Allspice is often mistaken as blend of spices, but it is actually a single ingredient spice that packs a load of flavor.

It is also called Jamaican pepper or myrtle pepper. No gingerbread recipe would be complete without it!

This Christmas spice has a rich flavor and tastes something like a combination of nutmeg, cloves, pepper and cinnamon. It is the perfect winter spice to add to pumpkin pies and apple pies.

Allspice in its whole form stays fresh longer and gives a stronger flavor. However, whole allspice berries are hard and need to be scooped out before serving. 

Jar of ground allspice near some allspice berries.

Ground allspice is easier to work with but doesn’t stay fresh as long as the whole berries.

Allspice is closely related to cloves and is often found in biscuits, baked apples and my pumpkin cake with a toasted coconut frosting. Add a pinch of allspice to your Christmas Eve hot chocolate to make an indulgent holiday drink.

Use allspice with ginger, nutmeg and cinnamon to make some individual sized pumpkin swirl mini cheesecakes.

If you are looking for a side dish for your holiday dinner, try my recipe for roasted  butternut squash. It tastes wonderful when flavored with allspice.

Star anise

This pretty holiday spices is the seed pod of the illicium verum plant, which is native to Southwest China and Vietnam. The pod is shaped like a star, hence the name, and usually has 8 points with each pod containing a single seed.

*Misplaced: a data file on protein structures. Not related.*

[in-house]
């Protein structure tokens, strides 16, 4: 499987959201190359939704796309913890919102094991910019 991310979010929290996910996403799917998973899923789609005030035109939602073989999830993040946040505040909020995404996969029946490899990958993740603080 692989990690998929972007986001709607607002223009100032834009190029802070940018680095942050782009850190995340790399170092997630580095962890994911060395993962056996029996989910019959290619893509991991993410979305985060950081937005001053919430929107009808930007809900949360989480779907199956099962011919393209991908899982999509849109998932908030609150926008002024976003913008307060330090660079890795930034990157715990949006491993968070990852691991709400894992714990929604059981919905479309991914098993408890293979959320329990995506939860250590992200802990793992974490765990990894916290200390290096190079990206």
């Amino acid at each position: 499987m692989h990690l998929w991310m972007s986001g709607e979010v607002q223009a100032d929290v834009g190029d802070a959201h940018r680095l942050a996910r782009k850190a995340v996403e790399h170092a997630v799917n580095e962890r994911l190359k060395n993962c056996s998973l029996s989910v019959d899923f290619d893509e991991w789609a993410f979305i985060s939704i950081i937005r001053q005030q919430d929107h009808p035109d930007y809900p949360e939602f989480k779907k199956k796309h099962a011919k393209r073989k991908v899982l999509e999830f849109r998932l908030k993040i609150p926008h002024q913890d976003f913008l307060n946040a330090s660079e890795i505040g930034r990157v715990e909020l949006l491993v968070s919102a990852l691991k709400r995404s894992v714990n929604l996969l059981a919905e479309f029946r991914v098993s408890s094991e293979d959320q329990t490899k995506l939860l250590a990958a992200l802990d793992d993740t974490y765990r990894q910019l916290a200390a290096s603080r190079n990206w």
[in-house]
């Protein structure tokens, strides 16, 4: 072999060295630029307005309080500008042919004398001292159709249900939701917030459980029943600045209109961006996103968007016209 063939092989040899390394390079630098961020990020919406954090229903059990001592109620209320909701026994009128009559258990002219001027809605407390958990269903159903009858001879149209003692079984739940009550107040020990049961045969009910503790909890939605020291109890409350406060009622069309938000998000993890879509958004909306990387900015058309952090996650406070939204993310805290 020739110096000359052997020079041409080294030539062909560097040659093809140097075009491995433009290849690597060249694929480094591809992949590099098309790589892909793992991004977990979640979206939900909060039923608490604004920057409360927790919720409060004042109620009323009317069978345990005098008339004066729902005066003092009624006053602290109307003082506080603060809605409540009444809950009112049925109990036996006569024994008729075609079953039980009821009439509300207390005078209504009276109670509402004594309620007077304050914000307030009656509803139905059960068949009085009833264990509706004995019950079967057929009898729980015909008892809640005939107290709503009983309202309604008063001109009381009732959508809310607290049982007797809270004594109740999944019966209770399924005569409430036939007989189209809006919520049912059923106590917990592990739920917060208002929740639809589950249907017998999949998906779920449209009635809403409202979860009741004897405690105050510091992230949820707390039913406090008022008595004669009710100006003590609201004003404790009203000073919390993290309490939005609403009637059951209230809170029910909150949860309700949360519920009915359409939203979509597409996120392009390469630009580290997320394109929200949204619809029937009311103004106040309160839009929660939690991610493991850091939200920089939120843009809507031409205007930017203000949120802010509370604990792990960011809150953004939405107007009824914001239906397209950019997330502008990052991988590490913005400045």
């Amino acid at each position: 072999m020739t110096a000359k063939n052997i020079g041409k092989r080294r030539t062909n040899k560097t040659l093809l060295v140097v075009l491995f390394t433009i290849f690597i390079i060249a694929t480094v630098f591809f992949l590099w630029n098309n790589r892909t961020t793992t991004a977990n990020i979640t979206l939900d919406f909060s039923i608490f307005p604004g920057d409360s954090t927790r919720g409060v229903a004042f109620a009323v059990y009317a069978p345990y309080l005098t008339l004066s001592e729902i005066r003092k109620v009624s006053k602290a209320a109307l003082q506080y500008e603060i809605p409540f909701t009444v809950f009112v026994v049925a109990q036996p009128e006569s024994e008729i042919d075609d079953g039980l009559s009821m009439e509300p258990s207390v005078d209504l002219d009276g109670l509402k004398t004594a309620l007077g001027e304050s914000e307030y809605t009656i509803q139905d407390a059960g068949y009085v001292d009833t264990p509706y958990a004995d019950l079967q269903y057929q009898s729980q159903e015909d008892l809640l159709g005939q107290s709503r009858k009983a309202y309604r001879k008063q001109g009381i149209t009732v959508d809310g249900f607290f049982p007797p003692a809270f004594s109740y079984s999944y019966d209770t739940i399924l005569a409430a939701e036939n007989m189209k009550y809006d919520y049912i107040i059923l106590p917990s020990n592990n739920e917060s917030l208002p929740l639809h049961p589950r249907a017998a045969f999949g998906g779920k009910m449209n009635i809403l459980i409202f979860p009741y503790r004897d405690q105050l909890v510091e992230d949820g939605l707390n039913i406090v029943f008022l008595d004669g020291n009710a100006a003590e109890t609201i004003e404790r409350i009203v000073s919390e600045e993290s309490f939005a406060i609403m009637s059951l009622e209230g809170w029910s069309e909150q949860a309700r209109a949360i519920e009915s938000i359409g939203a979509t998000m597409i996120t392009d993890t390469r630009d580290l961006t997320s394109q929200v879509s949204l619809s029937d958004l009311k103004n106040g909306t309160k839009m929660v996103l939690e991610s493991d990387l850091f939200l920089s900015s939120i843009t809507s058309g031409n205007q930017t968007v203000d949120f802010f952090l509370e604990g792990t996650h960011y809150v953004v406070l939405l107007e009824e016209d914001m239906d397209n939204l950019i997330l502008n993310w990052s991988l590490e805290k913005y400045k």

Both the seeds and the pod are used in cooking. They have a sweet, potent anise flavor similar to licorice and fennel. You can buy star anise whole and ground into a spice.

Whole star anise showing seeds inside.

I use star anise in my mulled wine, but there are countless Christmas recipes which ask for it as an ingredient.

Its sweet flavor makes it a great Christmas spice to use in sweet desserts, such as star anise cookies, star anise biscuits and star anise cake loaf. The spice is also useful in cranberry sauce recipes.

In addition to flavoring holiday dishes, star anise is a key ingredient in Chinese five-spice powder.

The whole star anise pods will not soften when cooked and are inedible. This doesn’t matter when using them in mulled wine, but will in cooked desserts.

Ground star anise is easier to work with than pods. Use 1/2 teaspoon of the ground winter spice to each whole pod the recipe asks for.


Most of us are familiar with vanilla extract, both imitation and pure. However, for a strong vanilla taste, the vanilla bean pod should be considered for your holiday dessert making.

Vanilla comes from vanilla orchids (Vanilla planifolia) which form flat leaved vanilla pods. They are native to Mexico and Belize.

This is another expensive spice, but using them takes your holiday recipes to a whole new level. The expense is because vanilla vines are very hard to grow.

They take 2-4 years to mature and their flowers only bloom for one day of the year, so pollination is tricky!